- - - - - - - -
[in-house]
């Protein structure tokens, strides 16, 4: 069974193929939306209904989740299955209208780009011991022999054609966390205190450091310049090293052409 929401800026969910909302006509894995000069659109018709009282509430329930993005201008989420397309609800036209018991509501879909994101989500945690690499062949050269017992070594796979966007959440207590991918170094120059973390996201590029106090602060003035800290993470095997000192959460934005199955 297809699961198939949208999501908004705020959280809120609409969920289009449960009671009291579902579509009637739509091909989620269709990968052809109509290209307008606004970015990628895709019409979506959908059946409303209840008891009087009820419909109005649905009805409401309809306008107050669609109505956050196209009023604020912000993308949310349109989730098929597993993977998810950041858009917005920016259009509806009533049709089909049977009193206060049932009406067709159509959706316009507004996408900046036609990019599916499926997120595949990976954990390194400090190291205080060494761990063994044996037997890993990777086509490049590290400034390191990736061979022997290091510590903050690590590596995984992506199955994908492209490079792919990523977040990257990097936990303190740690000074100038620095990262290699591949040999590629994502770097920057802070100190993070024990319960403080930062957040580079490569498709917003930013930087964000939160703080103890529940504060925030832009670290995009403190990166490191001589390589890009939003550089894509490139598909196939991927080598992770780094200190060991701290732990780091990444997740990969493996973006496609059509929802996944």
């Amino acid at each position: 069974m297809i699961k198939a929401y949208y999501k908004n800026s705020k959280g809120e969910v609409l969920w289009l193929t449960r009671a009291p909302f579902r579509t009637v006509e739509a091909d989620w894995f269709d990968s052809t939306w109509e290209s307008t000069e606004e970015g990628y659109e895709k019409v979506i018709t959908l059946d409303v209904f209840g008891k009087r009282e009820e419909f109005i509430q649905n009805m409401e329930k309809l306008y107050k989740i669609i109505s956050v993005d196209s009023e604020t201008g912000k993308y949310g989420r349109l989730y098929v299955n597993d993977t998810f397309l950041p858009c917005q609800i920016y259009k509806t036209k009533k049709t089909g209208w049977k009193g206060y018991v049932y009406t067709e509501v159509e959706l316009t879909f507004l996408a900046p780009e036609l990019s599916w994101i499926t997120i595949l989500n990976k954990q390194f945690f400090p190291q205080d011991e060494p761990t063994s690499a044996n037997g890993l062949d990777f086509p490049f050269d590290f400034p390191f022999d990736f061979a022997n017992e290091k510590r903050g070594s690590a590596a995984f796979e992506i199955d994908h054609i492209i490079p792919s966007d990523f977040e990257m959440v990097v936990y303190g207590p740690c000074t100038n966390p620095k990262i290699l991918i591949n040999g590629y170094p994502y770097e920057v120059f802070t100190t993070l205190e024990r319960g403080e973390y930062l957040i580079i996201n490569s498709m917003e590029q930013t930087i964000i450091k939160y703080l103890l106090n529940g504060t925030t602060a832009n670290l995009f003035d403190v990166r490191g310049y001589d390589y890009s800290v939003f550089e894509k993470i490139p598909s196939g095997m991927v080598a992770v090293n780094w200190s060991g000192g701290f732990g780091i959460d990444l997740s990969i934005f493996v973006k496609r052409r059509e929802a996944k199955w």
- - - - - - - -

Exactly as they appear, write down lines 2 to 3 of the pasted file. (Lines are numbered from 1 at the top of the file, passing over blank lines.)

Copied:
């Protein structure tokens, strides 16, 4: 069974193929939306209904989740299955209208780009011991022999054609966390205190450091310049090293052409 929401800026969910909302006509894995000069659109018709009282509430329930993005201008989420397309609800036209018991509501879909994101989500945690690499062949050269017992070594796979966007959440207590991918170094120059973390996201590029106090602060003035800290993470095997000192959460934005199955 297809699961198939949208999501908004705020959280809120609409969920289009449960009671009291579902579509009637739509091909989620269709990968052809109509290209307008606004970015990628895709019409979506959908059946409303209840008891009087009820419909109005649905009805409401309809306008107050669609109505956050196209009023604020912000993308949310349109989730098929597993993977998810950041858009917005920016259009509806009533049709089909049977009193206060049932009406067709159509959706316009507004996408900046036609990019599916499926997120595949990976954990390194400090190291205080060494761990063994044996037997890993990777086509490049590290400034390191990736061979022997290091510590903050690590590596995984992506199955994908492209490079792919990523977040990257990097936990303190740690000074100038620095990262290699591949040999590629994502770097920057802070100190993070024990319960403080930062957040580079490569498709917003930013930087964000939160703080103890529940504060925030832009670290995009403190990166490191001589390589890009939003550089894509490139598909196939991927080598992770780094200190060991701290732990780091990444997740990969493996973006496609059509929802996944």
């Amino acid at each position: 069974m297809i699961k198939a929401y949208y999501k908004n800026s705020k959280g809120e969910v609409l969920w289009l193929t449960r009671a009291p909302f579902r579509t009637v006509e739509a091909d989620w894995f269709d990968s052809t939306w109509e290209s307008t000069e606004e970015g990628y659109e895709k019409v979506i018709t959908l059946d409303v209904f209840g008891k009087r009282e009820e419909f109005i509430q649905n009805m409401e329930k309809l306008y107050k989740i669609i109505s956050v993005d196209s009023e604020t201008g912000k993308y949310g989420r349109l989730y098929v299955n597993d993977t998810f397309l950041p858009c917005q609800i920016y259009k509806t036209k009533k049709t089909g209208w049977k009193g206060y018991v049932y009406t067709e509501v159509e959706l316009t879909f507004l996408a900046p780009e036609l990019s599916w994101i499926t997120i595949l989500n990976k954990q390194f945690f400090p190291q205080d011991e060494p761990t063994s690499a044996n037997g890993l062949d990777f086509p490049f050269d590290f400034p390191f022999d990736f061979a022997n017992e290091k510590r903050g070594s690590a590596a995984f796979e992506i199955d994908h054609i492209i490079p792919s966007d990523f977040e990257m959440v990097v936990y303190g207590p740690c000074t100038n966390p620095k990262i290699l991918i591949n040999g590629y170094p994502y770097e920057v120059f802070t100190t993070l205190e024990r319960g403080e973390y930062l957040i580079i996201n490569s498709m917003e590029q930013t930087i964000i450091k939160y703080l103890l106090n529940g504060t925030t602060a832009n670290l995009f003035d403190v990166r490191g310049y001589d390589y890009s800290v939003f550089e894509k993470i490139p598909s196939g095997m991927v080598a992770v090293n780094w200190s060991g000192g701290f732990g780091i959460d990444l997740s990969i934005f493996v973006k496609r052409r059509e929802a996944k199955w």